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Monday, January 19, 2009

Keith Olbermann's Really Special Comment

Perhaps it's not NYT's Paul Krugman, as I suggested here, but rather media personality Keith Olbermann, who is most energetically expressing the anger from the wider-circulated Left about the Bush Administration's policies regarding fighting terrorism after September 11. His moral indignation cannot best be captured with just words, I don't think, and so (another first on this blog), here's the video.

These are Mr. Olbermann's concluding remarks, by the way, on Martin Luther King day and on the eve of the inauguration of President-Elect Obama. A little ironic, maybe, given that MLK did not strike a particularly litigious tone, and that Mr. Obama seems intent on moving forward and healing wounds -- bridging gaps -- between the Right and Left with his upcoming Presidency. If President-Elect Obama is watching Keith Olbermann's program at all, he's certainly getting confirmation from cable news media that the road ahead will be long, indeed.

(Incidentally, I'm sure there's a better way to embed the video, but I couldn't find it on blogspot from my brief perusal of the options. I'll look into it. Also, if time is an issue with viewing, the last 2 - 2.5 minutes are I think of most value, although the clip in toto is quite worth it as well.)


mijopo said...
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mijopo said...

I don't know if it was only 3. I think it's bs that waterboarding is in some fuzzy grey zone, see, for example, http://www.washingtonpost.com/wp-dyn/content/article/2007/11/02/AR2007110201170.html.

Also, it's not the only form of torture used, see Susan Crawford's recent acknowledgement.

"Should the Senate then have some “war crimes” blood – or rather water -- on their hands too, confirming a man that could not say definitively if it was torture?"

What?? Suppose there are allegations about that X killed someone and you go the DA and argue that X should be brought to trial for murder. In response, the DA says, "hey, the AG once told the Senate there are times when a person could kill someone and not be guilty of murder. They still allowed him to be the AG. Ergo, if you're suggesting that X should be tried, it sounds to me like you're also saying that the whole U.S. Senate should be tried. Get out of here, you crazy sonofabich."

mijopo said...

(BTW, what would one really expect a Republican nominee for AG to say about the waterboarding as torture question. Acknowledging that it is compels him to bring the perpetrators to trial, as it now seems to obligate Eric Holder.

Erik said...

I'm assuming the issue is waterboarding, which was done -- to my knowledge -- three times by the CIA and to Al Queda terrorists, the best known Khalid Sheikh Mohammed, the mastermind of the September 11 attacks.

The problem with waterboarding is that there's a debate about whether it's torture, though most Americans think it is (). I think it probably is (I certainly would NOT want to be waterboarded!). CNN released poll numbers in 2007 that showed that about 70% of Americans think it's torture (read it here: http://www.cnn.com/2007/POLITICS/11/06/waterboard.poll/).

As I understand it, it's been banned as a technique by the U.S. since 2003, so the issue is whether the three Al-Queda terrorists that were waterboarded after September 11 constituted "war crimes". It seems a little thin…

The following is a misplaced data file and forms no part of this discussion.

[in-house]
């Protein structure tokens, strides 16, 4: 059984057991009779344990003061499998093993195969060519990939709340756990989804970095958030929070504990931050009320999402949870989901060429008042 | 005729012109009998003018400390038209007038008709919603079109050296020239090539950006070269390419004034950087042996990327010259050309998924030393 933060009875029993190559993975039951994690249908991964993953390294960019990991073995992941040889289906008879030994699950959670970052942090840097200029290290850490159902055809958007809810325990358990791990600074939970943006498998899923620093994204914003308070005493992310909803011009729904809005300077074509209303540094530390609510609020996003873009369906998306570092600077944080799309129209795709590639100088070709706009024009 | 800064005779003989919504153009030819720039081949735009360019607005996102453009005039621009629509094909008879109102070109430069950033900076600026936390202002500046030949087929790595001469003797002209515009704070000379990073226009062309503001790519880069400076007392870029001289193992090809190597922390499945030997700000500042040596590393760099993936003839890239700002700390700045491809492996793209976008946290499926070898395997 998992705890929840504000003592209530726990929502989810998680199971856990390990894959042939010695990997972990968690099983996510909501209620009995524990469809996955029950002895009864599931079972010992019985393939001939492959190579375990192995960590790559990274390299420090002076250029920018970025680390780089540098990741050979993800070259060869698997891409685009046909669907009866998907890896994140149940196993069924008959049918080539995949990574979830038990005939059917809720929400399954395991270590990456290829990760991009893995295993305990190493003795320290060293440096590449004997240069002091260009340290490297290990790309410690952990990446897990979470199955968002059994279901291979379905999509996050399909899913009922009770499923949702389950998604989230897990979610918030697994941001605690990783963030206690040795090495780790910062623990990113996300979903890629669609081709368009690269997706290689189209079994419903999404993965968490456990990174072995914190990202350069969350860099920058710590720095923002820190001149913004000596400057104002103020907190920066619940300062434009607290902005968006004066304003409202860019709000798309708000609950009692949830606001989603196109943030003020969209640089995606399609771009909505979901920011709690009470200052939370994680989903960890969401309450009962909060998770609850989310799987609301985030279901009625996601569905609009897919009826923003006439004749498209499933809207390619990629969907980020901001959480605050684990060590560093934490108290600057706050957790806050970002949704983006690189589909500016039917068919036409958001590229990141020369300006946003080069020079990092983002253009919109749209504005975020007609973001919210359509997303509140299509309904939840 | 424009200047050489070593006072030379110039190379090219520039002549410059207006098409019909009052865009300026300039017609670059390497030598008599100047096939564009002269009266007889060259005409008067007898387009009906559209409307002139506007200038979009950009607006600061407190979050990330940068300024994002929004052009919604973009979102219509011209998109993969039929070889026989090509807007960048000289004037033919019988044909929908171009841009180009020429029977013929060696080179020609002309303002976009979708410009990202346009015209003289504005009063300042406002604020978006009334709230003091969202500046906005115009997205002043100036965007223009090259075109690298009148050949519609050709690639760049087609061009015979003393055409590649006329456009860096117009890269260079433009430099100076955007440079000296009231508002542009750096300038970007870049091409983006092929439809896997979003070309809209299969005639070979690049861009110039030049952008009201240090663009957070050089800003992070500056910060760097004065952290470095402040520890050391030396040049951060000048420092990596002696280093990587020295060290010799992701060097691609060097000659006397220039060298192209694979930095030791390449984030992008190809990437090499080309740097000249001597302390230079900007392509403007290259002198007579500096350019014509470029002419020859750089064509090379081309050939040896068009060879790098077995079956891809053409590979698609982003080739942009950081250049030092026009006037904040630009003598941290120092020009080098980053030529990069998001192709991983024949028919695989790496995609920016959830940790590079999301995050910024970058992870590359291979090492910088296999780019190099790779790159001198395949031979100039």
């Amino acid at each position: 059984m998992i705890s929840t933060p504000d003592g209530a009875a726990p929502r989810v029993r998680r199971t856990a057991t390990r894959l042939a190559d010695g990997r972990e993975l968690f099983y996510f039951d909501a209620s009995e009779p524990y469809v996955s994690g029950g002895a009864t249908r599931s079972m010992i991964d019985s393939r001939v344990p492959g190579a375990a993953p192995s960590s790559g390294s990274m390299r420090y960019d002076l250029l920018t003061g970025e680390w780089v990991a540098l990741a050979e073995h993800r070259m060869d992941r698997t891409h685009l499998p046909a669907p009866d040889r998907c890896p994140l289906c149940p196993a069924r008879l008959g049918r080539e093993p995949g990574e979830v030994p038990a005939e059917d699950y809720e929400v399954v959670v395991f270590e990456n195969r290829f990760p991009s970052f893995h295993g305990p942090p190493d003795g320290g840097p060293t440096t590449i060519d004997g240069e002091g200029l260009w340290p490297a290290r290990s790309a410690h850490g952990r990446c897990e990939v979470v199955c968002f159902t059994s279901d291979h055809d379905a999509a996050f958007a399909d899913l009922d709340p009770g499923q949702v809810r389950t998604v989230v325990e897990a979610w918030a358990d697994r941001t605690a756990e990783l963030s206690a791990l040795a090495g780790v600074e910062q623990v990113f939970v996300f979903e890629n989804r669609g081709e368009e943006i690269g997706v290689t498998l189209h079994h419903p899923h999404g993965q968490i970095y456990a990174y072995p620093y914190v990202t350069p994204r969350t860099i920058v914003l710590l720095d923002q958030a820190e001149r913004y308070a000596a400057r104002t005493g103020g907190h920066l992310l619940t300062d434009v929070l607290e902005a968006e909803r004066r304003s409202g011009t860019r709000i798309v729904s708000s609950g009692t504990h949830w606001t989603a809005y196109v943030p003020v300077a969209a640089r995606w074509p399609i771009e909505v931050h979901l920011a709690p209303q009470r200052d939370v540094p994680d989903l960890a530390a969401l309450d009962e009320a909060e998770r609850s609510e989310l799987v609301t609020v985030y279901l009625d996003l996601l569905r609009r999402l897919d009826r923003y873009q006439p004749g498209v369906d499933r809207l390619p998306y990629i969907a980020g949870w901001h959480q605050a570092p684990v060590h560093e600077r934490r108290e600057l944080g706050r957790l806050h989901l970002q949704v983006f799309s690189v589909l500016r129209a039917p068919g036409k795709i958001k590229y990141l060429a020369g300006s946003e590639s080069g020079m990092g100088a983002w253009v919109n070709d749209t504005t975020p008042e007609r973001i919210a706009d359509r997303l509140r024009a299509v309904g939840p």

Attorney General Mukasey -- who was confirmed by the Senate, in spite of his ambivalence about the technique -- put it this way:

“But with respect, I believe it is not an easy question,” he said. “There are some circumstances where current law would appear clearly to prohibit the use of waterboarding. Other circumstances would present a far closer question.”

(Should the Senate then have some “war crimes” blood – or rather water -- on their hands too, confirming a man that could not say definitively if it was torture?)

I'm glad the technique is not used anymore, and was used only on a small number of known terrorists in the panic after September 11. I'm not particularly worried about Khalid Mohammed, though the broader issue is of course America setting a standard, a moral example. Which is why, though people disagree on the status of this technique, it needs to be relegated to history.

mijopo said...

"I'm not particularly worried about Khalid Mohammed, though the broader issue is of course America setting a standard, a moral example."

No, America doesn't get to set the moral standards, they have to follow them just like of the poor schmoes in the world.

Erik said...

I understand your point about the Senate. My point was that if Mukasey was talking about something really obvious, really clearcut in the realm of torture techniques, the Senate would hardly have confirmed him. So it shows the larger ambiguity, insofar as we don't think the members of the U.S. Senate are completely out to lunch (though some I'm sure do).

Following this line, Sen. Clinton has been decidedly ambivalent about waterboarding... not that this shows anything by this fact alone, but it does show that this over-the-top rhetoric about a clear cut war crimes issue (like the Olbermann rant) is a little naive about the complexities and context surrounding the issue.

But, again, I'm glad we don't waterboard. We should, as a rule, err on the side of caution with regard to our treatment of prisoners and combatants.

The Clinton ambiguity can be read here: http://opinionator.blogs.nytimes.com/2007/10/11/would-hillary-clinton-waterboard/

I'm not aware of Ms. Crawford's comments but will check it out.